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Palliative care specialists’ perceptions concerning referral of haematology patients to their services: findings from a qualitative study

Overview of attention for article published in BMC Palliative Care, February 2018
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  • In the top 25% of all research outputs scored by Altmetric
  • High Attention Score compared to outputs of the same age (82nd percentile)

Mentioned by

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18 tweeters

Citations

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29 Dimensions

Readers on

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104 Mendeley
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Title
Palliative care specialists’ perceptions concerning referral of haematology patients to their services: findings from a qualitative study
Published in
BMC Palliative Care, February 2018
DOI 10.1186/s12904-018-0289-1
Pubmed ID
Authors

Dorothy McCaughan, Eve Roman, Alexandra G. Smith, Anne C. Garry, Miriam J. Johnson, Russell D. Patmore, Martin R. Howard, Debra A. Howell

Abstract

Haematological malignancies (leukaemias, lymphomas and myeloma) are complex cancers that are relatively common, affect all ages and have divergent outcomes. Although the symptom burden of these diseases is comparable to other cancers, patients do not access specialist palliative care (SPC) services as often as those with other cancers. To determine the reasons for this, we asked SPC practitioners about their perspectives regarding the barriers and facilitators influencing haematology patient referrals. We conducted a qualitative study, set within the United Kingdom's (UK's) Haematological Malignancy Research Network (HMRN: www.hmrn.org ), a population-based cohort in the North of England. In-depth, semi-structured interviews were conducted with 20 SPC doctors and nurses working in hospital, community and hospice settings between 2012 and 2014. Interviews were digitally audio-recorded, transcribed and analysed for thematic content using the 'Framework' method. Study participants identified a range of barriers and facilitators influencing the referral of patients with haematological malignancies to SPC services. Barriers included: the characteristics and pathways of haematological malignancies; the close patient/haematology team relationship; lack of role clarity; late end of life discussions and SPC referrals; policy issues; and organisational issues. The main facilitators identified were: establishment of inter-disciplinary working patterns (co-working) and enhanced understanding of roles; timely discussions with patients and early SPC referral; access to information platforms able to support information sharing; and use of indicators to 'flag' patients' needs for SPC. Collaboration between haematology and SPC was perceived as beneficial and desirable, and was said to be increasing over time. This is the first UK study to explore SPC practitioners' perceptions concerning haematology patient referrals. Numerous factors were found to influence the likelihood of referral, some of which related to the organisation and delivery of SPC services, so were amenable to change, and others relating to the complex and unique characteristics and pathways of haematological cancers. Further research is needed to assess the extent to which palliative care is provided by haematology doctors and nurses and other generalists and ways in which clinical uncertainty could be used as a trigger, rather than a barrier, to referral.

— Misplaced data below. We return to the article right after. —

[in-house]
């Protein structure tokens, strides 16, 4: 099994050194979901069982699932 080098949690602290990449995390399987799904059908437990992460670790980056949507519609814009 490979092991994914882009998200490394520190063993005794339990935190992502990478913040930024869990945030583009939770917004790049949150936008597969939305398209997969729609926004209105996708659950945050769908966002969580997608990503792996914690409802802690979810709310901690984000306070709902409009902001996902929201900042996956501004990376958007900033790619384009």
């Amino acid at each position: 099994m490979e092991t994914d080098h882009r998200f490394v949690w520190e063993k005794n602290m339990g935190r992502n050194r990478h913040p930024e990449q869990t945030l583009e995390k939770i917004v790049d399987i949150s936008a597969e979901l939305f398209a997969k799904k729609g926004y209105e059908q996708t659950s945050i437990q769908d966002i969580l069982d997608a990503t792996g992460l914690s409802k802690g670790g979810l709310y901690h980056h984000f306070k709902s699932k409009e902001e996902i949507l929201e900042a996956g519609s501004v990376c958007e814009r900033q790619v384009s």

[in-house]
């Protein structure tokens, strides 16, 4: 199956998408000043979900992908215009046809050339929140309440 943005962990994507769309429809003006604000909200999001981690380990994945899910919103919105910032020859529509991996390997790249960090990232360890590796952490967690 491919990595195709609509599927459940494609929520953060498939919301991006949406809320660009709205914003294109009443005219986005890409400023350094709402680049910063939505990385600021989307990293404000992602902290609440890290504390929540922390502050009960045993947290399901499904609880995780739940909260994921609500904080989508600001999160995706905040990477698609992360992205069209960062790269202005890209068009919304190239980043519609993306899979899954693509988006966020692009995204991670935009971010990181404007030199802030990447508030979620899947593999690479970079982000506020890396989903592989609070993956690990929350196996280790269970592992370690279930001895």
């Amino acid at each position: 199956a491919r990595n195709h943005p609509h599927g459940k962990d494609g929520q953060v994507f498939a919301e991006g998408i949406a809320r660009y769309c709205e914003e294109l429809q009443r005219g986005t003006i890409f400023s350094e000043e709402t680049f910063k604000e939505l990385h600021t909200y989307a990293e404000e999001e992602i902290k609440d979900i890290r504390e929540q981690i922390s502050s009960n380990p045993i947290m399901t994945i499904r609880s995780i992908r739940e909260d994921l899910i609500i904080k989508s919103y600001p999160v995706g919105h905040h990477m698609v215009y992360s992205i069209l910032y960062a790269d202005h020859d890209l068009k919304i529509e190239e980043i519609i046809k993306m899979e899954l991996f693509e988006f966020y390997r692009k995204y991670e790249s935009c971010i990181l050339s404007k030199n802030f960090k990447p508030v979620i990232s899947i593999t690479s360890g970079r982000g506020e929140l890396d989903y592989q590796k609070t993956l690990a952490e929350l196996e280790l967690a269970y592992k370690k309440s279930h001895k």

Twitter Demographics

The data shown below were collected from the profiles of 18 tweeters who shared this research output. Click here to find out more about how the information was compiled.

Mendeley readers

The data shown below were compiled from readership statistics for 104 Mendeley readers of this research output. Click here to see the associated Mendeley record.

Geographical breakdown

Country Count As %
Unknown 104 100%

Demographic breakdown

Readers by professional status Count As %
Student > Master 28 27%
Other 10 10%
Student > Ph. D. Student 10 10%
Student > Doctoral Student 7 7%
Researcher 7 7%
Other 18 17%
Unknown 24 23%
Readers by discipline Count As %
Medicine and Dentistry 28 27%
Nursing and Health Professions 26 25%
Psychology 9 9%
Social Sciences 4 4%
Sports and Recreations 2 2%
Other 5 5%
Unknown 30 29%

Attention Score in Context

This research output has an Altmetric Attention Score of 12. This is our high-level measure of the quality and quantity of online attention that it has received. This Attention Score, as well as the ranking and number of research outputs shown below, was calculated when the research output was last mentioned on 26 June 2018.
All research outputs
#2,309,451
of 21,044,876 outputs
Outputs from BMC Palliative Care
#253
of 1,091 outputs
Outputs of similar age
#49,842
of 293,140 outputs
Outputs of similar age from BMC Palliative Care
#1
of 1 outputs
Altmetric has tracked 21,044,876 research outputs across all sources so far. Compared to these this one has done well and is in the 89th percentile: it's in the top 25% of all research outputs ever tracked by Altmetric.
So far Altmetric has tracked 1,091 research outputs from this source. They typically receive more attention than average, with a mean Attention Score of 9.7. This one has done well, scoring higher than 76% of its peers.
Older research outputs will score higher simply because they've had more time to accumulate mentions. To account for age we can compare this Altmetric Attention Score to the 293,140 tracked outputs that were published within six weeks on either side of this one in any source. This one has done well, scoring higher than 82% of its contemporaries.
We're also able to compare this research output to 1 others from the same source and published within six weeks on either side of this one. This one has scored higher than all of them